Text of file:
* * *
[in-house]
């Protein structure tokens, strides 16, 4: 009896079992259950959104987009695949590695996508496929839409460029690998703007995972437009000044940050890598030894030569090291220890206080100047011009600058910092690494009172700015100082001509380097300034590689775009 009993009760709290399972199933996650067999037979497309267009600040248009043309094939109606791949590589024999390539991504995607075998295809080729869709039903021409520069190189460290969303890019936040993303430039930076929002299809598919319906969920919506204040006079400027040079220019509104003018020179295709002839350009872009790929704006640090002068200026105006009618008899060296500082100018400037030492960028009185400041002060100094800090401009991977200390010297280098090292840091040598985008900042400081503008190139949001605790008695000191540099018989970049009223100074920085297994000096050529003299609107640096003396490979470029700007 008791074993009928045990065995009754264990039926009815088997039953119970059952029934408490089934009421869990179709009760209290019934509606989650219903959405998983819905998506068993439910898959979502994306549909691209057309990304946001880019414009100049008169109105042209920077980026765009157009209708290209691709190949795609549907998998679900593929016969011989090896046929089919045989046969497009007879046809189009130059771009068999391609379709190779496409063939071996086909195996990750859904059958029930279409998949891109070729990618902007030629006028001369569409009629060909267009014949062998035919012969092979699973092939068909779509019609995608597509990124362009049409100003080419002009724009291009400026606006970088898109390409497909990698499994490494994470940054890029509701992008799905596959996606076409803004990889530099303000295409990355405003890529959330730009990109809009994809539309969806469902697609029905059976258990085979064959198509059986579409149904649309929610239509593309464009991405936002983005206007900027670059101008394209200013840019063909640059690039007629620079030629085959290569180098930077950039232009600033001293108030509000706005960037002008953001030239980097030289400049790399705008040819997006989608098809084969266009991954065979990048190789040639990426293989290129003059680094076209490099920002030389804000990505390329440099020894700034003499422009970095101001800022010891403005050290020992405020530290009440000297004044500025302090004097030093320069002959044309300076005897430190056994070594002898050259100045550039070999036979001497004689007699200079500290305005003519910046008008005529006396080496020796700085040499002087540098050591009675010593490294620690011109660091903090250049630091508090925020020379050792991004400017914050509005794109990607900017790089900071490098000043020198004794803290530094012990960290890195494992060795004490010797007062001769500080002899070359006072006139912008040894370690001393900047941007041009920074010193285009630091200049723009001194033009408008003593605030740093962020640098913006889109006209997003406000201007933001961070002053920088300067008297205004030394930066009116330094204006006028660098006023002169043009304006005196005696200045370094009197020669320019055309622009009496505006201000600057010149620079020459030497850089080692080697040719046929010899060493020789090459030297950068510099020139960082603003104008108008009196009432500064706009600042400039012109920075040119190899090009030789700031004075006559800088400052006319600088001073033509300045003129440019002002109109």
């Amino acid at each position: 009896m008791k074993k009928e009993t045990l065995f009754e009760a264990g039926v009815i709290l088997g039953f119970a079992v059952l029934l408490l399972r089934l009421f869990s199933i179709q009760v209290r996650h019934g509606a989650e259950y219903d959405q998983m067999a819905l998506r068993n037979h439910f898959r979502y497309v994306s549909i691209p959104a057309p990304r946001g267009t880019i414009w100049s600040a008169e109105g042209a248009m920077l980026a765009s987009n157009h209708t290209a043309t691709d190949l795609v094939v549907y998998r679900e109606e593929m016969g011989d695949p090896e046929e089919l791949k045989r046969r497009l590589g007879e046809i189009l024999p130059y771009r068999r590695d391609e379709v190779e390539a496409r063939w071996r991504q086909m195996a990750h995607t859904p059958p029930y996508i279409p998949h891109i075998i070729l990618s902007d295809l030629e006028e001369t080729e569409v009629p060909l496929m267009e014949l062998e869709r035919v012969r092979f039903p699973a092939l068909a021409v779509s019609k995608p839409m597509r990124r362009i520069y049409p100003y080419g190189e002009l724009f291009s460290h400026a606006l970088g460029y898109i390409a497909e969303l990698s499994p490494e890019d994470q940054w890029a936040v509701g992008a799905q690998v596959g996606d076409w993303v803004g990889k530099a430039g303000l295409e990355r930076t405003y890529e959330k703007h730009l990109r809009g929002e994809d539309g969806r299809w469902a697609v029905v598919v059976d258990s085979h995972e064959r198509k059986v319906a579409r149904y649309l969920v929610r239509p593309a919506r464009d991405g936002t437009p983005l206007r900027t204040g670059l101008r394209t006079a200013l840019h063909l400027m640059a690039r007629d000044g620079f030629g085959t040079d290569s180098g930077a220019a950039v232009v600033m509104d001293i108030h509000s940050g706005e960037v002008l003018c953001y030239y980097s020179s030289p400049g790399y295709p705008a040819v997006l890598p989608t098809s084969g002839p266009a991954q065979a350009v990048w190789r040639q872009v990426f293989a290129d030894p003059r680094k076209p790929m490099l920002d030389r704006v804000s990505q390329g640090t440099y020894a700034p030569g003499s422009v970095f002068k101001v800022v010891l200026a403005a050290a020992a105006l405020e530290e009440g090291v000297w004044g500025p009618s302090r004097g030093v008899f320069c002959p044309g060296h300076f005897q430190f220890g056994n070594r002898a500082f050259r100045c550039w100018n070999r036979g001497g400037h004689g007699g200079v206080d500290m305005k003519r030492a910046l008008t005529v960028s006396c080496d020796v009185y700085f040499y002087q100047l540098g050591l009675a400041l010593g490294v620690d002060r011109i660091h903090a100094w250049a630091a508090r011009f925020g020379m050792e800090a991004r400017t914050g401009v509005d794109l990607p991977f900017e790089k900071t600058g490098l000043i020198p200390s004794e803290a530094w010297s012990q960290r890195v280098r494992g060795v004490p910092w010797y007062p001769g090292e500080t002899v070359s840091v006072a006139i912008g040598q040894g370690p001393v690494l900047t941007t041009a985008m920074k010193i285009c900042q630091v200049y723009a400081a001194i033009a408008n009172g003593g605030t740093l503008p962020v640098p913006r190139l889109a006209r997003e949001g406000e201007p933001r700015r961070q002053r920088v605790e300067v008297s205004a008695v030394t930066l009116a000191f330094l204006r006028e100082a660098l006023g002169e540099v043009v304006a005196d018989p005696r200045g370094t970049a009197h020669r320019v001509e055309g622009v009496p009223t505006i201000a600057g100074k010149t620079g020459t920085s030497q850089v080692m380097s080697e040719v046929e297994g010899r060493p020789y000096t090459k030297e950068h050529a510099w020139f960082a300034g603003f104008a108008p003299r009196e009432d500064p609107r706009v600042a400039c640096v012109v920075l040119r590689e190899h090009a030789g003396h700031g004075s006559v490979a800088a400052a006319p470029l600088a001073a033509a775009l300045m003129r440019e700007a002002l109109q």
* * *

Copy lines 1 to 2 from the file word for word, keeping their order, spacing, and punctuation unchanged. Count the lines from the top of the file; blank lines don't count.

[in-house]
């Protein structure tokens, strides 16, 4: 009896079992259950959104987009695949590695996508496929839409460029690998703007995972437009000044940050890598030894030569090291220890206080100047011009600058910092690494009172700015100082001509380097300034590689775009 009993009760709290399972199933996650067999037979497309267009600040248009043309094939109606791949590589024999390539991504995607075998295809080729869709039903021409520069190189460290969303890019936040993303430039930076929002299809598919319906969920919506204040006079400027040079220019509104003018020179295709002839350009872009790929704006640090002068200026105006009618008899060296500082100018400037030492960028009185400041002060100094800090401009991977200390010297280098090292840091040598985008900042400081503008190139949001605790008695000191540099018989970049009223100074920085297994000096050529003299609107640096003396490979470029700007 008791074993009928045990065995009754264990039926009815088997039953119970059952029934408490089934009421869990179709009760209290019934509606989650219903959405998983819905998506068993439910898959979502994306549909691209057309990304946001880019414009100049008169109105042209920077980026765009157009209708290209691709190949795609549907998998679900593929016969011989090896046929089919045989046969497009007879046809189009130059771009068999391609379709190779496409063939071996086909195996990750859904059958029930279409998949891109070729990618902007030629006028001369569409009629060909267009014949062998035919012969092979699973092939068909779509019609995608597509990124362009049409100003080419002009724009291009400026606006970088898109390409497909990698499994490494994470940054890029509701992008799905596959996606076409803004990889530099303000295409990355405003890529959330730009990109809009994809539309969806469902697609029905059976258990085979064959198509059986579409149904649309929610239509593309464009991405936002983005206007900027670059101008394209200013840019063909640059690039007629620079030629085959290569180098930077950039232009600033001293108030509000706005960037002008953001030239980097030289400049790399705008040819997006989608098809084969266009991954065979990048190789040639990426293989290129003059680094076209490099920002030389804000990505390329440099020894700034003499422009970095101001800022010891403005050290020992405020530290009440000297004044500025302090004097030093320069002959044309300076005897430190056994070594002898050259100045550039070999036979001497004689007699200079500290305005003519910046008008005529006396080496020796700085040499002087540098050591009675010593490294620690011109660091903090250049630091508090925020020379050792991004400017914050509005794109990607900017790089900071490098000043020198004794803290530094012990960290890195494992060795004490010797007062001769500080002899070359006072006139912008040894370690001393900047941007041009920074010193285009630091200049723009001194033009408008003593605030740093962020640098913006889109006209997003406000201007933001961070002053920088300067008297205004030394930066009116330094204006006028660098006023002169043009304006005196005696200045370094009197020669320019055309622009009496505006201000600057010149620079020459030497850089080692080697040719046929010899060493020789090459030297950068510099020139960082603003104008108008009196009432500064706009600042400039012109920075040119190899090009030789700031004075006559800088400052006319600088001073033509300045003129440019002002109109």